Education in South African Rural Communities Report: briefing by Human Sciences Research Council, Nelson Mandela Foundation, Edu

Basic Education

31 May 2005
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Meeting report


31 May 2005

Acting Chairperson:
Mr D Montsitsi

Documents handed out:
Documentation on Nelson Mandela Foundation’s Unit for Rural Schooling and Development
Presentation on Emerging Voices Report
Emerging Voices: Report on Education in South African Rural Communities available at the
Nelson Mandela Foundation website

The Committee was briefed on Emerging Voices: Report on Education in South African Rural Communities which was a study on rural education in KwaZulu-Natal, the Eastern Cape and Limpopo. The Nelson Mandela Foundation, the University of Fort Hare, the Human Sciences Research Council and the Education Policy Consortium had been involved in producing the survey and report. The presenters covered the philosophy underpinning the research methodology and did not provide any hard findings, although these do exist. The philosophical approach of the Report was based on looking at rural communities as having potential within themselves to challenge problems of poverty and not looking at them as "deficit models" (communities where resources are so lacking that the only solution is to provide them with resources from outside).

As the Chairperson was at a consultative education conference, Mr Montsitsi was elected to stand in for him. Ms H Zille (DA) objected to not having been invited to the conference and her objection was noted.

Report on Education in South African Rural Communities
Prof Jakes Gerwel, Chairperson of the Human Sciences Research Council, paid special attention to the methodology of the report that gave prominence to the capacity of rural voices to shape their communities. He noted that his childhood had been an extremely poor one but that many learners from his farm church school went on to university and prominent positions.

Dr John Samuel, Chief Executive of the Nelson Mandela Foundation, said that the NMF had spent R300m on school and clinic buildings. In 2001 they had audited their functionality. Despite excellent buildings, many schools were still dysfunctional. In response, the NMF had launched a study on schools in rural communities in partnership with the University of Fort Hare, the Eastern Cape Education Department, the Human Sciences Research Council and the Education Policy Consortium in order to improve understanding of how rural people experience education and educational change. There were 11.4m learners in the three provinces (KwaZulu-Natal, Eastern Cape and Limpopo) surveyed. The release of this report at the same time as a similar report commissioned by the Minister of Education was a fortunate coincidence. Turning the report into action would be a challenge and there would certainly not be any quick-fix solutions.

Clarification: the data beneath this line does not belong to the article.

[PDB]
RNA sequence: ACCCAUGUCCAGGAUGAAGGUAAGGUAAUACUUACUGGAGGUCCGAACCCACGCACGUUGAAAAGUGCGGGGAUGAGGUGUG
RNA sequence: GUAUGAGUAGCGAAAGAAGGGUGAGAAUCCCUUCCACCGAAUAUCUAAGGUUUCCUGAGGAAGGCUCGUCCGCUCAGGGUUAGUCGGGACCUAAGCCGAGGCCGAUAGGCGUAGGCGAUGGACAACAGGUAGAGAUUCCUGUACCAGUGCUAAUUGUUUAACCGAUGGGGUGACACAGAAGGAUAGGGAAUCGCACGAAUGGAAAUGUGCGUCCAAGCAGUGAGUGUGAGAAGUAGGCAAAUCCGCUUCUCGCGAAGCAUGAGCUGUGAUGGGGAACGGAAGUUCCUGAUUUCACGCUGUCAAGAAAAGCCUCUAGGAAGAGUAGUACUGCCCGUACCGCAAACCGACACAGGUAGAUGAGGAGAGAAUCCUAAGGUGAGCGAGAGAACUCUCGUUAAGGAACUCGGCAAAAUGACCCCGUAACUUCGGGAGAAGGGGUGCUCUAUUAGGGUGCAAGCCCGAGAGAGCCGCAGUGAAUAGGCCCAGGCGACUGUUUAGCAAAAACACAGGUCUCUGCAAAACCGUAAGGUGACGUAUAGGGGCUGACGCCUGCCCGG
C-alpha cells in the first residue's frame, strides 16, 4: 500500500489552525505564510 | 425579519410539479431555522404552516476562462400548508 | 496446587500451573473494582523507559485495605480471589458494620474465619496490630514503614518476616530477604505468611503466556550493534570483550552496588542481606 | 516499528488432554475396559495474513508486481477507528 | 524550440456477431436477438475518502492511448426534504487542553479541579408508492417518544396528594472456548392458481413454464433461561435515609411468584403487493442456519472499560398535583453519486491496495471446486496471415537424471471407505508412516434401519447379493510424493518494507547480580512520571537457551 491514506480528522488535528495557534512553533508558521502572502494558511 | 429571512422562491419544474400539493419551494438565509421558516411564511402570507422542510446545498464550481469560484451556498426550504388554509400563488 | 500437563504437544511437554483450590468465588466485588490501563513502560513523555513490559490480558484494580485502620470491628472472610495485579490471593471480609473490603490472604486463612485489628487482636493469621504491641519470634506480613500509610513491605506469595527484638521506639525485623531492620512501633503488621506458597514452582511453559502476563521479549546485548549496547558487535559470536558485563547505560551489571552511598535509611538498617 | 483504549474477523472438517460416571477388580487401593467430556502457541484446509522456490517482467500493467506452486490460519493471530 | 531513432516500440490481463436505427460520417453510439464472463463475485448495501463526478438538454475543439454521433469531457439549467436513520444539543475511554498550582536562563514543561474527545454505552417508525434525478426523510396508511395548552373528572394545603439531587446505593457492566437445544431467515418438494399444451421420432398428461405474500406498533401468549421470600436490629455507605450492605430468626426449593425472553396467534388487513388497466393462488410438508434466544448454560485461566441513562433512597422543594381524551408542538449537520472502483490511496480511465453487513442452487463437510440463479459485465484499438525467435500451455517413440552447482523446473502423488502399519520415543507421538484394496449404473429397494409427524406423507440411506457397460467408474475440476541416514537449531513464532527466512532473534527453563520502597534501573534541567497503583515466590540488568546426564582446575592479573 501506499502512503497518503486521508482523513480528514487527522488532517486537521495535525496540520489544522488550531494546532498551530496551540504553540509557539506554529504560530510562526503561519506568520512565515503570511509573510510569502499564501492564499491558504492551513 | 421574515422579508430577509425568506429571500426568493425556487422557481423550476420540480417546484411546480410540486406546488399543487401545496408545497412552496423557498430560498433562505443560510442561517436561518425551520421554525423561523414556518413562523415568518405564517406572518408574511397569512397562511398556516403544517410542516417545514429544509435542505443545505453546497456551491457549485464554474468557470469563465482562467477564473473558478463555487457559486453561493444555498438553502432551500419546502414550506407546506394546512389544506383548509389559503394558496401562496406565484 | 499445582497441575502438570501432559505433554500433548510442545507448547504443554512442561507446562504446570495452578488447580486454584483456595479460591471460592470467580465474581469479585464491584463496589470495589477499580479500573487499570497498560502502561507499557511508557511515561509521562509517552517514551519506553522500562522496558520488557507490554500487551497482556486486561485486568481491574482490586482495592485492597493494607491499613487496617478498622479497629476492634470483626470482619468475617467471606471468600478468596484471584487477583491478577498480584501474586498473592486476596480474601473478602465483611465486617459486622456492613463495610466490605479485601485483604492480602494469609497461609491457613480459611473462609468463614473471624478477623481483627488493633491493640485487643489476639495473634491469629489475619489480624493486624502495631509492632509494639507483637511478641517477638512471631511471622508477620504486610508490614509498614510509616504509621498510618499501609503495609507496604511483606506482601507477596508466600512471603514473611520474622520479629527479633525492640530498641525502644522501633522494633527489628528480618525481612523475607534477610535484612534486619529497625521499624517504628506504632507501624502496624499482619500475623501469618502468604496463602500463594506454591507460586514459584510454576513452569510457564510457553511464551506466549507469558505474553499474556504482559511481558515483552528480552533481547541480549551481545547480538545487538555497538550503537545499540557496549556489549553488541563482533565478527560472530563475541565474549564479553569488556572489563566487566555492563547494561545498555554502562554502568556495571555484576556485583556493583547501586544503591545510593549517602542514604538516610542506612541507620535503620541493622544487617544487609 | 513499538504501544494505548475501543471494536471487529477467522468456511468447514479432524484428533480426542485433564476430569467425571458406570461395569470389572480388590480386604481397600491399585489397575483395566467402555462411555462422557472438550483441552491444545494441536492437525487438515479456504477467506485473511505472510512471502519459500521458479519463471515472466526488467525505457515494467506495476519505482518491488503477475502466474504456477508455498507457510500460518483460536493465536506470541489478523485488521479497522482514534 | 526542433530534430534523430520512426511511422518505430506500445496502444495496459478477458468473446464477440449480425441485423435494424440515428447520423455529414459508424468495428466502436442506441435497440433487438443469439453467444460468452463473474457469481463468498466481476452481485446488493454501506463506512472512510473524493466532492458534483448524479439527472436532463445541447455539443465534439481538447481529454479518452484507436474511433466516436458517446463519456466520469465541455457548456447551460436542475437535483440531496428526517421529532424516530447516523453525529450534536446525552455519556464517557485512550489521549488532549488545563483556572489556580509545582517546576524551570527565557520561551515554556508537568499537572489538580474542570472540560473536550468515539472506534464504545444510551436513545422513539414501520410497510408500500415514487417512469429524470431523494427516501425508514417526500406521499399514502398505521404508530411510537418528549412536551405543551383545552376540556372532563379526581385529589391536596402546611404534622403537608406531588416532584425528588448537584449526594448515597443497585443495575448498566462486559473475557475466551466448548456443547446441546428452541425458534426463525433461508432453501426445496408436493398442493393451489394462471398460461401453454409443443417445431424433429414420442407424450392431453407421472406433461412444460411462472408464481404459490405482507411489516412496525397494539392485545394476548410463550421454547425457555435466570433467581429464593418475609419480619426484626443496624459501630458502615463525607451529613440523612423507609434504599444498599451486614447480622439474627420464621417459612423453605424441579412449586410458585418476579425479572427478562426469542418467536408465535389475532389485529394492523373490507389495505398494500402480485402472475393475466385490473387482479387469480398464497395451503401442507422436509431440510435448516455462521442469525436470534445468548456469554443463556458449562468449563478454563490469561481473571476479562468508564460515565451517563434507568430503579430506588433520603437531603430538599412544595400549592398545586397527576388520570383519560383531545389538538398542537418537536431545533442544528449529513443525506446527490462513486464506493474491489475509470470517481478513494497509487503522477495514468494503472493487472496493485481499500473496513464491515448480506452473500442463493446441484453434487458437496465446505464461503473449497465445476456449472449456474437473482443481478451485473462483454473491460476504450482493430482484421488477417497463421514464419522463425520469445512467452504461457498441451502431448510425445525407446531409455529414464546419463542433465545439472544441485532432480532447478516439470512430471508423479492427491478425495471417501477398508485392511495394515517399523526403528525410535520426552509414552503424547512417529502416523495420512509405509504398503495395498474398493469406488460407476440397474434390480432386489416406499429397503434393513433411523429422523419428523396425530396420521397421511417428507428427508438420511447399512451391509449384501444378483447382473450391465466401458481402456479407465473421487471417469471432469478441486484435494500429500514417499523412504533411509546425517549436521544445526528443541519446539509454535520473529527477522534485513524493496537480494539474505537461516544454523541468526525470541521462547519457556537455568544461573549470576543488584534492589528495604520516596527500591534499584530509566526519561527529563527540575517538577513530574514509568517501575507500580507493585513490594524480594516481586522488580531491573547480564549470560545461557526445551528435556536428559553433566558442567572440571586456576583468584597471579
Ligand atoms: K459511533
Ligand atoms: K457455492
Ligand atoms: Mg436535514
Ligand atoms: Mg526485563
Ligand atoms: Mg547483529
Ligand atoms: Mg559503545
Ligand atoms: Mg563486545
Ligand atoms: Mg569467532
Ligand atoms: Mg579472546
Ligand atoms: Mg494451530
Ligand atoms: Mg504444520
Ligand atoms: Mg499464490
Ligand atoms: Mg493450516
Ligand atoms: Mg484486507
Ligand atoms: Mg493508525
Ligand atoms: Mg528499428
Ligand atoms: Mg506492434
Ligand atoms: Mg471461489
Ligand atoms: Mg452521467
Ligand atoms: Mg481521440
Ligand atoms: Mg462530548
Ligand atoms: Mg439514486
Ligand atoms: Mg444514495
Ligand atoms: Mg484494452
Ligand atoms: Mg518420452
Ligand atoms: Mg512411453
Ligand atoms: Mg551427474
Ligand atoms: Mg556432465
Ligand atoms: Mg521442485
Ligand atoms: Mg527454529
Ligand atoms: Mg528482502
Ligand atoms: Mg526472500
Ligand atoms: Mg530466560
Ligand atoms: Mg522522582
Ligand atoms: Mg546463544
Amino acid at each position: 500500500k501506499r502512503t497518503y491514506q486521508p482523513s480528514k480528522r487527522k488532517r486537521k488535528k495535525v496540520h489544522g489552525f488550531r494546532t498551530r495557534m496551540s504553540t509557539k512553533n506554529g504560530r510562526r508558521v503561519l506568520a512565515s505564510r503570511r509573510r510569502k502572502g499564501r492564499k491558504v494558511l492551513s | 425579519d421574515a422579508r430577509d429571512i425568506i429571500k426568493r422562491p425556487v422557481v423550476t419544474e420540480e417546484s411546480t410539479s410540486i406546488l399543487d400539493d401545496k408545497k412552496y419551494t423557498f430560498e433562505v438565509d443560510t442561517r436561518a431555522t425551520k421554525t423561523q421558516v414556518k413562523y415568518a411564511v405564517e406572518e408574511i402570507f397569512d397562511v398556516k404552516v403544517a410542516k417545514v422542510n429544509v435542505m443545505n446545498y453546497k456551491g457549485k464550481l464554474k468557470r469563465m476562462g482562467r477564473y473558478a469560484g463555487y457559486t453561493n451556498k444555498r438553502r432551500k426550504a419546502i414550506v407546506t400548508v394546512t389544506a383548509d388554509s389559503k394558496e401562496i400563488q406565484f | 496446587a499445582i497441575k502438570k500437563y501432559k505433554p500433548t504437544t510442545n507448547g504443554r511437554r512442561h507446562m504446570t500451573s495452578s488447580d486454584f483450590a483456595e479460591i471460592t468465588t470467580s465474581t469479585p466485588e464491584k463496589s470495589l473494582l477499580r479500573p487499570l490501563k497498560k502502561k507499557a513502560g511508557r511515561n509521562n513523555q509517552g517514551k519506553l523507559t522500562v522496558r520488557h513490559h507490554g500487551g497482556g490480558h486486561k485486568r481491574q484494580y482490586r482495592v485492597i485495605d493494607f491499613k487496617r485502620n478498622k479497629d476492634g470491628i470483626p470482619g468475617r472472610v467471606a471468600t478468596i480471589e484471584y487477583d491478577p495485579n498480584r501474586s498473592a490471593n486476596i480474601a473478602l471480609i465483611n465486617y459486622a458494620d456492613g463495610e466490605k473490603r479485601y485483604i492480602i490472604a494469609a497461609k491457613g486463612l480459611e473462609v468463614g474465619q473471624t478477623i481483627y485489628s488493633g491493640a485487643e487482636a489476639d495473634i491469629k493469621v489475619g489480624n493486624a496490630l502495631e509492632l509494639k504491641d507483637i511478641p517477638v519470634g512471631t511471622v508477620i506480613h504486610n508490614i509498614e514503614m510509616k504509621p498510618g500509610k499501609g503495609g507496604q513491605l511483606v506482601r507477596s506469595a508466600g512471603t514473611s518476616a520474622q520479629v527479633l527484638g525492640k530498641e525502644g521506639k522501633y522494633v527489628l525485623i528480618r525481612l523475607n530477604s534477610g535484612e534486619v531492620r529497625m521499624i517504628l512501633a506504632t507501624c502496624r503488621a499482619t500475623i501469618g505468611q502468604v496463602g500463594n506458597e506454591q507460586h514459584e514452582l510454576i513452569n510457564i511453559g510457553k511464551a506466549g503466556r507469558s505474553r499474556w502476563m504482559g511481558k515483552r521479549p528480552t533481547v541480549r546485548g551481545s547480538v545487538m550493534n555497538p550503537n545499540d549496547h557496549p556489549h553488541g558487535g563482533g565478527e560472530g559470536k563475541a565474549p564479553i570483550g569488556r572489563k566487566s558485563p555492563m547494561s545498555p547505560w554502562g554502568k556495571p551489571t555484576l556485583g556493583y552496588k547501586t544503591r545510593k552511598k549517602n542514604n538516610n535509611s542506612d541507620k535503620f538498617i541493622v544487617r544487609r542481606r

Dr Kim Porteus, team leader of the Education Policy Consortium (EPC), gave an overview of the Unit for Rural Schooling and Development at the University of Fort Hare. The Unit aims to deepen understanding of and create methods to transform rural schools and communities. The Unit has three programme streams:
- An organisation for innovation and learning, comprising a fellowship programme, a seminar series and a development institute
- Methodologies for innovative and social change, comprising school community organising strategies, youth change agent mobilisation and local socio-economic development
- Learning and teaching.

Dr Porteus spent much time explaining the ideas of social change put forward by Amartya Sen and Jean Dreze which underpinned the Unit’s organisational principles and then explained each of these 12 principles. The ultimate aim of the Unit was to grapple with these rural voices, create models of development with the schools as the centre of the community and generate knowledge.

Ms Zille commented that she had listened to the presentation with deepening misgivings. She knew very well that buildings alone could not guarantee learning and was expecting to hear serious research findings on why children were not learning to read, write and calculate. Politically correct sociological jargon masked the absence of this question. She warned that this absorption in post-modern theory would lead to the loss of another generation.